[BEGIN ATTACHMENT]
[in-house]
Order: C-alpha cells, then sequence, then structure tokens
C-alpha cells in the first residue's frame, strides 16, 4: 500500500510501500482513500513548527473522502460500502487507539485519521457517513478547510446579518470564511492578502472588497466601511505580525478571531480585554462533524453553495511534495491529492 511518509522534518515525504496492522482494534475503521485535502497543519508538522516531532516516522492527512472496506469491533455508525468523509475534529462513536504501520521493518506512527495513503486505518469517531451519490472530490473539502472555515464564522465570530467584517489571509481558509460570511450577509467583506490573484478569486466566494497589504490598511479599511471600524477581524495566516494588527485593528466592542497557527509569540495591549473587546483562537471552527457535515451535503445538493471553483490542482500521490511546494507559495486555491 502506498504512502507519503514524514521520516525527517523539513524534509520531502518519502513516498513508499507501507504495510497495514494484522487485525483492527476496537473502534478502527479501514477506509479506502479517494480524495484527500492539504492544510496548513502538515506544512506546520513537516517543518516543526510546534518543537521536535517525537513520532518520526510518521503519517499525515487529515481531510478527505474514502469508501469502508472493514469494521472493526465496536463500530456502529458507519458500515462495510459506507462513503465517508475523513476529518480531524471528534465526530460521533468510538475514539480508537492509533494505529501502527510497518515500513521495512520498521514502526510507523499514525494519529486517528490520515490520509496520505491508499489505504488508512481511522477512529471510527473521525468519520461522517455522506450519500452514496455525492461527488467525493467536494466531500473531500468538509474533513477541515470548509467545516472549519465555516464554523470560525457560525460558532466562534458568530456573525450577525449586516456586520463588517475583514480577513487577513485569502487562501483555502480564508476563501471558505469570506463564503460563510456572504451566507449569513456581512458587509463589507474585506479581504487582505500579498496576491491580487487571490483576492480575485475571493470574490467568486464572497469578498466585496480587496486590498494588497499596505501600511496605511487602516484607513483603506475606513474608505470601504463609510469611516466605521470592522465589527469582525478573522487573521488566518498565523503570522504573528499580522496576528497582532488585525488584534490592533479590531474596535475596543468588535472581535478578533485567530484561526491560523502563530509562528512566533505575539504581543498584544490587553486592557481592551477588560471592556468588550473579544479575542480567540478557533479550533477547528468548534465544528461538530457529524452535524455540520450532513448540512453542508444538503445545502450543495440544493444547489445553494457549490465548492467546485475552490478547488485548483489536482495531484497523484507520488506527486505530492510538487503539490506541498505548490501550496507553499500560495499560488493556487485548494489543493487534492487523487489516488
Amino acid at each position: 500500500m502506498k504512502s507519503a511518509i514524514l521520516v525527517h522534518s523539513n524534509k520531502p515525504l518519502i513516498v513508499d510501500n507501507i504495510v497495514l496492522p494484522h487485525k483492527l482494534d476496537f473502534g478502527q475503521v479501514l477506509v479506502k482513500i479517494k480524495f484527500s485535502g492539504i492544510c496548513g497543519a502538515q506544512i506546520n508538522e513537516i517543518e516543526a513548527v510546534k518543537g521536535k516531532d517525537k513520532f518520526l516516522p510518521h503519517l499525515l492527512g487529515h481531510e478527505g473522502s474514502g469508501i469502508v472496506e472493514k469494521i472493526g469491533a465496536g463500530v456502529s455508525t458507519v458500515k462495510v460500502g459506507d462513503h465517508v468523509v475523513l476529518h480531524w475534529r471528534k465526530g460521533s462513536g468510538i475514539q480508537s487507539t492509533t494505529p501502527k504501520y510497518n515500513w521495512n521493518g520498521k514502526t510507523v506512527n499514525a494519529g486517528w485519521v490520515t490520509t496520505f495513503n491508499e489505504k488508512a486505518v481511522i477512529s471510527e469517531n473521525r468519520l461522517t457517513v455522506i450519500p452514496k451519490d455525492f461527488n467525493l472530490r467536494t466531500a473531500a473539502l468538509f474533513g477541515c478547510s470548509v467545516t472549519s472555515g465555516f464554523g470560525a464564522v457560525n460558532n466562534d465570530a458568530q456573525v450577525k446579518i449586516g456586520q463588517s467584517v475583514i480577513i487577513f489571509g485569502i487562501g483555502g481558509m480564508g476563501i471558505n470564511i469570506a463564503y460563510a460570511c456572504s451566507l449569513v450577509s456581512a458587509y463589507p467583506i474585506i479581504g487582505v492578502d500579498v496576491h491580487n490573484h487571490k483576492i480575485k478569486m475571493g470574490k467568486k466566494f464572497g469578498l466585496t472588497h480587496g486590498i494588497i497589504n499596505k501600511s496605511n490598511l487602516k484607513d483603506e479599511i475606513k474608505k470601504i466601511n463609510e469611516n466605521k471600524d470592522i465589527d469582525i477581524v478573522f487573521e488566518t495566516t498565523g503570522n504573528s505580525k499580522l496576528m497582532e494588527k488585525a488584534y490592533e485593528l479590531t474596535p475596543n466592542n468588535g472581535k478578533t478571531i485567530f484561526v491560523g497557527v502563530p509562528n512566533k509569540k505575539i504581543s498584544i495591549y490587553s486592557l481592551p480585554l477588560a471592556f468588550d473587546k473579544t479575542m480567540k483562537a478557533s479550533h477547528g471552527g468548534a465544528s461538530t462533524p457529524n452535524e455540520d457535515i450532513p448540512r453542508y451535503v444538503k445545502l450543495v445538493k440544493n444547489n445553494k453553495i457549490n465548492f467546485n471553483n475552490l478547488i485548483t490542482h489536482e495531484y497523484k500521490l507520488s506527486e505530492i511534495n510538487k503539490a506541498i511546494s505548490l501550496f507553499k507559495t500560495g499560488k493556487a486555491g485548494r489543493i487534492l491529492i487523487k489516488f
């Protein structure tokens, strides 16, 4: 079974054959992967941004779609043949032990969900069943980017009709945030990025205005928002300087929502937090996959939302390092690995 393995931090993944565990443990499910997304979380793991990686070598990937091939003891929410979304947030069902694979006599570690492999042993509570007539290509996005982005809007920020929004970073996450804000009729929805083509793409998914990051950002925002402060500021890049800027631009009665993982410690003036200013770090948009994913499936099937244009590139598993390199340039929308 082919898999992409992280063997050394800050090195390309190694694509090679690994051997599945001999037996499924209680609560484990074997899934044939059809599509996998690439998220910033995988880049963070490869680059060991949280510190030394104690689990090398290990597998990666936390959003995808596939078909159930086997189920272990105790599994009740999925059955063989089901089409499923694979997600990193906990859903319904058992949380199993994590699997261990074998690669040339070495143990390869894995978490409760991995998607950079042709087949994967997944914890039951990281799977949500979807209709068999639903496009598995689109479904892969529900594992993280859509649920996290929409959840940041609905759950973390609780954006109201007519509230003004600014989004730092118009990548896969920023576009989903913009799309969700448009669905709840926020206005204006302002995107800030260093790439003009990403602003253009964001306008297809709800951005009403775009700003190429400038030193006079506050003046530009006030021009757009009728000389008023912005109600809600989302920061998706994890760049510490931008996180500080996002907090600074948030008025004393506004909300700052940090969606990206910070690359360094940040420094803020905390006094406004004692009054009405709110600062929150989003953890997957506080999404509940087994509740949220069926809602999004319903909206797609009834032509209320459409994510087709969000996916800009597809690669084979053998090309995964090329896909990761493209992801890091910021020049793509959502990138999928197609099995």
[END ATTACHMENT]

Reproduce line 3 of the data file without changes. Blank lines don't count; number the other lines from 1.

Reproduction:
C-alpha cells in the first residue's frame, strides 16, 4: 500500500510501500482513500513548527473522502460500502487507539485519521457517513478547510446579518470564511492578502472588497466601511505580525478571531480585554462533524453553495511534495491529492 511518509522534518515525504496492522482494534475503521485535502497543519508538522516531532516516522492527512472496506469491533455508525468523509475534529462513536504501520521493518506512527495513503486505518469517531451519490472530490473539502472555515464564522465570530467584517489571509481558509460570511450577509467583506490573484478569486466566494497589504490598511479599511471600524477581524495566516494588527485593528466592542497557527509569540495591549473587546483562537471552527457535515451535503445538493471553483490542482500521490511546494507559495486555491 502506498504512502507519503514524514521520516525527517523539513524534509520531502518519502513516498513508499507501507504495510497495514494484522487485525483492527476496537473502534478502527479501514477506509479506502479517494480524495484527500492539504492544510496548513502538515506544512506546520513537516517543518516543526510546534518543537521536535517525537513520532518520526510518521503519517499525515487529515481531510478527505474514502469508501469502508472493514469494521472493526465496536463500530456502529458507519458500515462495510459506507462513503465517508475523513476529518480531524471528534465526530460521533468510538475514539480508537492509533494505529501502527510497518515500513521495512520498521514502526510507523499514525494519529486517528490520515490520509496520505491508499489505504488508512481511522477512529471510527473521525468519520461522517455522506450519500452514496455525492461527488467525493467536494466531500473531500468538509474533513477541515470548509467545516472549519465555516464554523470560525457560525460558532466562534458568530456573525450577525449586516456586520463588517475583514480577513487577513485569502487562501483555502480564508476563501471558505469570506463564503460563510456572504451566507449569513456581512458587509463589507474585506479581504487582505500579498496576491491580487487571490483576492480575485475571493470574490467568486464572497469578498466585496480587496486590498494588497499596505501600511496605511487602516484607513483603506475606513474608505470601504463609510469611516466605521470592522465589527469582525478573522487573521488566518498565523503570522504573528499580522496576528497582532488585525488584534490592533479590531474596535475596543468588535472581535478578533485567530484561526491560523502563530509562528512566533505575539504581543498584544490587553486592557481592551477588560471592556468588550473579544479575542480567540478557533479550533477547528468548534465544528461538530457529524452535524455540520450532513448540512453542508444538503445545502450543495440544493444547489445553494457549490465548492467546485475552490478547488485548483489536482495531484497523484507520488506527486505530492510538487503539490506541498505548490501550496507553499500560495499560488493556487485548494489543493487534492487523487489516488